If fortune would his want of force supply;
And thus to heav'n and Hercules address'd:
"Alcides, once on earth Evander's guest!
His son adjures thee, by those holy rites,
That hospitable board, those genial nights,
Assist my great attempt to gain this prize,
And let proud Turnus view, with dying eyes,
His ravish'd spoils." "T was heard, the vain
Alcides mourn'd, and stifled sighs within his
Then love, to sooth his sorrow, thus began:
"Short bounds of life are set to mortal man.
'Tis virtue's work alone to stretch the narrow
So many sons of gods, in bloody fight
Around the walls of Troy, have lost the light:
My own Sarpedon fell beneath his foe;
Nor I, his mighty sire, could ward the blow.
E'en Turnus shortly shall resign his breath,
And stands already on the verge of death."
This said, the god permits the fatal fight,
But from the Latian fields averts his sight.
Now with full force his spear young Pallas
And, having thrown, his shining falchion drew,
The steel just graz'd along the shoulder-joint,
And mark'd it slightly with the glancing point.
Fierce Turnus first to nearer distance drew,
And pois'd his pointed spear, before he threw :
Then as the winged weapon whizz'd along,
"See now," said he, "whose arm is better
Both doom'd to fall, and fall by greater hands.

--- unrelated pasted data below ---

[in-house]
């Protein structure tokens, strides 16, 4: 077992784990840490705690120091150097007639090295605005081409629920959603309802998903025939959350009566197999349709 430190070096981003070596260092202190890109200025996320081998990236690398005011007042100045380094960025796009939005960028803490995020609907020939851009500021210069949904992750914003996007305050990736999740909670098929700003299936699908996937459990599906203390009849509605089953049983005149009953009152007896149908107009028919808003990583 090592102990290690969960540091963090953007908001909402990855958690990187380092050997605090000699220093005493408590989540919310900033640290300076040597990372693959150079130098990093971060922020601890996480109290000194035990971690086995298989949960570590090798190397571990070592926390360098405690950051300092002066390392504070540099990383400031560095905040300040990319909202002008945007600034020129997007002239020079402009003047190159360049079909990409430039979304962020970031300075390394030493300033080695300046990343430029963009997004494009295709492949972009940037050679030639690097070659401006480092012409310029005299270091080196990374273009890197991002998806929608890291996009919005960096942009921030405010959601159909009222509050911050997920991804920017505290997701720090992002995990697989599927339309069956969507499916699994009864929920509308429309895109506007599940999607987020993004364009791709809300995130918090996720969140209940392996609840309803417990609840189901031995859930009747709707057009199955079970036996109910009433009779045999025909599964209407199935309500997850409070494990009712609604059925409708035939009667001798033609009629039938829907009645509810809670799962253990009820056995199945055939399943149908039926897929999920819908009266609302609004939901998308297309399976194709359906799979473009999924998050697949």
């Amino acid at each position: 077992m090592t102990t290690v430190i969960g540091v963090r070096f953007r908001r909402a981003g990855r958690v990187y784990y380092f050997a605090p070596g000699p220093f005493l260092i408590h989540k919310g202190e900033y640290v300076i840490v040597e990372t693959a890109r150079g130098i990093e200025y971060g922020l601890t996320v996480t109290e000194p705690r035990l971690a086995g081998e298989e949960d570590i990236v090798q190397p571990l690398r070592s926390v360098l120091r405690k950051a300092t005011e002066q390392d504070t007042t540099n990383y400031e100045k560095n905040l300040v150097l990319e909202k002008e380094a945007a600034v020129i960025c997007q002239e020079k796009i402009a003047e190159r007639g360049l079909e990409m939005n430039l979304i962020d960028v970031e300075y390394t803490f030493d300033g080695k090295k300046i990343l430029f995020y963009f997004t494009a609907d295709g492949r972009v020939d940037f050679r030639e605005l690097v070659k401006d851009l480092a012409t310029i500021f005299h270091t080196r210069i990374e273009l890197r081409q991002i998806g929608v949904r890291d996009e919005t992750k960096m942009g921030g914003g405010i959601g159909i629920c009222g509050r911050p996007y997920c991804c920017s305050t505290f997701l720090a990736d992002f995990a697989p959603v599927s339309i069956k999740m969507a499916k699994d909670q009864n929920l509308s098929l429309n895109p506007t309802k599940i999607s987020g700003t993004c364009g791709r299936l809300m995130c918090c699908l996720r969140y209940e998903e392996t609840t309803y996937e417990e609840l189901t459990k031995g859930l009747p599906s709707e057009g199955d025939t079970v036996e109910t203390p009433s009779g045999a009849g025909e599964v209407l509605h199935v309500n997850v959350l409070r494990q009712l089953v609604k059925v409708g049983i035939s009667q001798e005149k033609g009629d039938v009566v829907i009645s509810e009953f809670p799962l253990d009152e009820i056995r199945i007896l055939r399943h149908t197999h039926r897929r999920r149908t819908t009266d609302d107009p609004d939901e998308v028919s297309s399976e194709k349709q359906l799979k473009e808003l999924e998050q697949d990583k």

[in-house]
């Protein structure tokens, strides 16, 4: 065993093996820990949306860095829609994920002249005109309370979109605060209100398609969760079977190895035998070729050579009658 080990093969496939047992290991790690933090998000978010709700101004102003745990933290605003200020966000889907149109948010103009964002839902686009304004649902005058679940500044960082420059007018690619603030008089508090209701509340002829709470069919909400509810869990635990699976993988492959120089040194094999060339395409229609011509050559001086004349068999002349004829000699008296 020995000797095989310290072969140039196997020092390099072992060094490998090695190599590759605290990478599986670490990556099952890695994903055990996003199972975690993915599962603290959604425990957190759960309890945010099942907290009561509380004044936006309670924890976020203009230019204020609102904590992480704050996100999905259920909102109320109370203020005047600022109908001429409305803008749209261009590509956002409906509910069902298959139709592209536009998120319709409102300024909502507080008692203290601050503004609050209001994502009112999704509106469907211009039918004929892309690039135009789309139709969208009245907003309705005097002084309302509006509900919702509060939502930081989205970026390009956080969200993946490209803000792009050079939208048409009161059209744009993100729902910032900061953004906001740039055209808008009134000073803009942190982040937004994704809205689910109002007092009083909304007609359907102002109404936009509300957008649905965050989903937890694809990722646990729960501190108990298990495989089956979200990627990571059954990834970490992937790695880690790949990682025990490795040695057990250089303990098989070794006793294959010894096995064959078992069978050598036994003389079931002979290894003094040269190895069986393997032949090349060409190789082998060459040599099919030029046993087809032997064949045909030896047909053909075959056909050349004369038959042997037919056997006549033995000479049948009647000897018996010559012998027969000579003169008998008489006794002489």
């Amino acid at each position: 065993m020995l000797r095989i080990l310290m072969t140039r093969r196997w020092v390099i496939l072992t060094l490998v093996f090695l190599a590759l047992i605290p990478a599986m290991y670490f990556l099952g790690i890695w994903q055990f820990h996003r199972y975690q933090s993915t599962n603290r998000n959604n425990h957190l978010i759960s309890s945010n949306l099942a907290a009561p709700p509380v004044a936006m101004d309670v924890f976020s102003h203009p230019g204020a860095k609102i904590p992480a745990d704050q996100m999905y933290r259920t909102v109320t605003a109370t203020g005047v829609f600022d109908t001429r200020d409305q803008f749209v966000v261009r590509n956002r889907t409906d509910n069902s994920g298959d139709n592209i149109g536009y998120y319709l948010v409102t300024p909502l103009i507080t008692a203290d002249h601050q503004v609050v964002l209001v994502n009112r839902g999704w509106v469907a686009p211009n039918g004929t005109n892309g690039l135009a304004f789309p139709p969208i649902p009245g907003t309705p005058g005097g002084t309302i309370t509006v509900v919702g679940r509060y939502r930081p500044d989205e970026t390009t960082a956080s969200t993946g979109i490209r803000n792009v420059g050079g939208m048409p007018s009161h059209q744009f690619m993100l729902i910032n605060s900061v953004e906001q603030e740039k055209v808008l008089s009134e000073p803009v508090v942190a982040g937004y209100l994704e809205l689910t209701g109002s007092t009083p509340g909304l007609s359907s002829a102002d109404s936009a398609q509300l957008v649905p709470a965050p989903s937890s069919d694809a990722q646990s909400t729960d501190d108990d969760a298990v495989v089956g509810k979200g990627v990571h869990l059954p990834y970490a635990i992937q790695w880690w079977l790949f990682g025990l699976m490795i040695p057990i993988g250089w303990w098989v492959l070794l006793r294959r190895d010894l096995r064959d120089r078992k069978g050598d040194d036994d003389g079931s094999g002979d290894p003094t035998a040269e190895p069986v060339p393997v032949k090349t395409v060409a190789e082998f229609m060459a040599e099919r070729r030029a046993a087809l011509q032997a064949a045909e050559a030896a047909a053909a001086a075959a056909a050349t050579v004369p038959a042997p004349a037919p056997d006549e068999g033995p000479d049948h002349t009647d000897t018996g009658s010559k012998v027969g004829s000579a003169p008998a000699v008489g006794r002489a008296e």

Meantime Juturna warns the Daunian chief
Of Lausus' danger, urging swift relief.
With his driv'n chariot he divides the crowd
And making to his friends, thus calls aloud:
"Let none presume his needless aid to join:
Retire, and clear the field: the fight is mine:
To this right hand is Pallas only due:
The spear kept on the fatal course, unstay'd
O! were his father here, my just revenge to By plates of ir'n, which o'er the shield were view!" laid: [pass'd, Through folded brass, and tough bull-hides, it His corslet pierc'd, and reach'd his heart at last. In vain the youth tugs at the broken wood : The soul comes issuing with the vital blood: He falls: his arms upon his body sound : And with his bloody teeth he bites the ground. Turnus bestrode the corpse : "Arcadians hear,"
Said he: "my message to your master bear:
Such as the sire deserv'd, the son I send :
It costs him dear to be the Phrygian's friend.
The lifeless body, tell him, I bestow
Unask'd, to rest his wand'ring ghost below."
He said, and trampled down, with all the force
Of his left foot, and spurn'd the wretched corse;
Then snatch'd the shining belt, with gold in-
The belt Eurytion's artful hands had made; Where fifty fatal brides, express'd to sight, All in the compass of one mournful night, Depriv'd their bridegrooms of returning light.
In an ill hour insulting Turnus tore Those golden spoils, and in a worse he wore. O mortals! blind in fate, who never know To bear high fortunes, or endure the low! The time shall come, when Turnus, but in vain, Shall wish untouch'd the trophies of the slainShall wish the fatal belt were far away, And curse the dire remembrance of the day.